When travelling by plane, remember to empty your water bottle before you go through security. You can refill it at a café or drinking fountain once you’re in the departure lounge. You are allowed to take your own food on to a plane. Don’t rely on expensive airport cafés or train and airplane food trolleys for your sandwiches and drinks – it’s a plastic nightmare.
Ironically, if you are on a long motorway journey, fast food chains such as Burger King can be useful for an emergency paper-wrapped meal that doesn’t break the bank (avoid the plastic  sauces, plastic cutlery and plastic toys for kids though). If you are able, stop for a civilised restaurant meal to break your journey or find a chippy that uses paper for wrapping fish & chips.

Shopping whilst on holiday

Markets are a great way to shop plastic-free on holiday, especially on the continent. Before you set off, find out about local markets near your holiday destination and make sure you know what day it is on.

Shop at local grocery shops such as butchers, bakers and greengrocers instead of supermarkets. Here you can make good use of your lunch boxes when shopping for meat, cheese, olives and freshly made food such as quiche and pasties. If you are bold enough, you could take a big lidded pot from your holiday kitchen to the market or to the butcher’s to buy a whole chicken, for example. As always, choose unpackaged items over packaged ones, then cardboard and paper, then plastic if there is no alternative and you really can’t do without the item.

Instead of buying everything from sliced bread to ice cream in the supermarket, make a special trip each morning for fresh bread, cook the simplest of meals with local ingredients and try out local street food or inexpensive restaurants where the locals go to eat. It’s fun to have tapas in Spain, or pizza from street vendors and the most amazing ice cream at the local gelateria when in Italy. You must try chips with mayo in the Netherlands – they are the best!

Watch out for extra bits of plastic when you eat out or take your meals in a hotel. The list is long and includes items such as individual plastic milk pods and individually wrapped biscuits with your coffee, fizzy drinks in plastic bottles, plastic straws and cocktail stirrers, a plastic wrapped hot towel after an Indian curry, take-aways in Styrofoam boxes, plastic cutlery, juice in tetrapak cartons… There are so many plastic items that we don’t even think about until they are given to us and even then, we forget that we can simply refuse them and give them back. If you need something to nibble on with your evening drink, get a small starter instead of crisps and peanuts which are inevitably wrapped in plastic foil.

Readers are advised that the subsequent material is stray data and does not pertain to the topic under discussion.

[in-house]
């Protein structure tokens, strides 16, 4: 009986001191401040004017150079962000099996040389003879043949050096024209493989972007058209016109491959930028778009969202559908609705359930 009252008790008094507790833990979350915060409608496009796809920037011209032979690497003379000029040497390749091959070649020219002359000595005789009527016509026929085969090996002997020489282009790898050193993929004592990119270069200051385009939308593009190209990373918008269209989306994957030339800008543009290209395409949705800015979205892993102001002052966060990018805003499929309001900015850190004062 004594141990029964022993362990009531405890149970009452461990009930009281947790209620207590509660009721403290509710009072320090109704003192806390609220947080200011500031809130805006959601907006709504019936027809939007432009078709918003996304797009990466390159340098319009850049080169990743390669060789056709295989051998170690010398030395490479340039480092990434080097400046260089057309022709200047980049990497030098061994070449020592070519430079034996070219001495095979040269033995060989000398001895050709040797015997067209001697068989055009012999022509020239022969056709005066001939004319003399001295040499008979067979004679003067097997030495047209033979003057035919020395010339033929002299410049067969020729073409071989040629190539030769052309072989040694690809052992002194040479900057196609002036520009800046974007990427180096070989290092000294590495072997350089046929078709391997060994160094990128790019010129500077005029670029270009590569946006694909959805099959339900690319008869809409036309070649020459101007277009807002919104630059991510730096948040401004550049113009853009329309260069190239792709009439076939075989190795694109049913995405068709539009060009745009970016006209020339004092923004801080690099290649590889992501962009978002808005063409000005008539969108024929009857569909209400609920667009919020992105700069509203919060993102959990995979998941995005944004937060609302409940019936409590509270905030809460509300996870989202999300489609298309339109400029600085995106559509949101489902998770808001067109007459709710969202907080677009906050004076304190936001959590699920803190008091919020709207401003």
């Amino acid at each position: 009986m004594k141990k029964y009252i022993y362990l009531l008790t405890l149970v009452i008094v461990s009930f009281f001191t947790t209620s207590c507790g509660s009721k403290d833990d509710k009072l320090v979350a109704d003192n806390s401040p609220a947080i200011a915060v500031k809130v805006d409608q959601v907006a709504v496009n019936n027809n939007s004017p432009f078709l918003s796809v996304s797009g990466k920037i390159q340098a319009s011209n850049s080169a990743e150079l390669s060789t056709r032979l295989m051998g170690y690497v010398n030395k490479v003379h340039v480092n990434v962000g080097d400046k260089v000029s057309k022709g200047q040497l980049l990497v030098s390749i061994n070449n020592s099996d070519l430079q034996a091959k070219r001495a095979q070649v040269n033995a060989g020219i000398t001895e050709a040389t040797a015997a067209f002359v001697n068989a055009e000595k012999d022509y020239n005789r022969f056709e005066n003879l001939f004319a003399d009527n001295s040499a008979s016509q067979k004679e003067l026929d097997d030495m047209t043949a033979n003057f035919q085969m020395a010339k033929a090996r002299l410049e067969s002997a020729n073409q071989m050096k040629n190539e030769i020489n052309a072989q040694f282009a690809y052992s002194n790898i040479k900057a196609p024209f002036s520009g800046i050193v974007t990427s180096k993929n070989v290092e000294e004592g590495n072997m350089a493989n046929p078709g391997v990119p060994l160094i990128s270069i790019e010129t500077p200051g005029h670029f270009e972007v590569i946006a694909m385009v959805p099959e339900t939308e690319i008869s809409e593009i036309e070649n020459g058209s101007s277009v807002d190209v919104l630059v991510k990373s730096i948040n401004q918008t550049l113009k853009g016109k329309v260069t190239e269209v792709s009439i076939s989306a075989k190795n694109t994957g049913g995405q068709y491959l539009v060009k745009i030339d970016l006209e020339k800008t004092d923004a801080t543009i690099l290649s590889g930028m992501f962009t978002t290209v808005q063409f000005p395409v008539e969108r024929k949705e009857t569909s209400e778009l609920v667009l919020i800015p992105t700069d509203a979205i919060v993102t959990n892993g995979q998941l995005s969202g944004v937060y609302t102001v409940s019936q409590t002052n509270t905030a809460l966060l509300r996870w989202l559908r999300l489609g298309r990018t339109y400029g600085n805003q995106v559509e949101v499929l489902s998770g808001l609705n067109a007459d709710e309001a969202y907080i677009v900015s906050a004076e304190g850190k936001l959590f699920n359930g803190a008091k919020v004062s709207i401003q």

If you are on a self-catering holiday and travelling by car or by airplane with a big suitcase, you could take any of these basic items with you: coffee, tea, sugar, salt, spices, pasta, rice, lentils, tinned food, olive oil, soap, laundry powder, tea lights, etc. This is particularly nice if you shop unpackaged or at zero waste shops at home and so it makes sense to take these items with you in small quantities. My basic travelling kit includes loose tea and a tea strainer as well as ground coffee, all of which I am able to buy by weight and unpackaged at home. If you don’t already shop in this way you might find that, conversely, you would like to stock up on some plastic-free items abroad and bring them back to the UK with you: in Holland and France I found pasta, rice, salt, soya sauce and other non-plastic packaged items I had long been looking for and so I came home laden with a stack of these. In the UK you can check this list for zero waste and refill shops near you.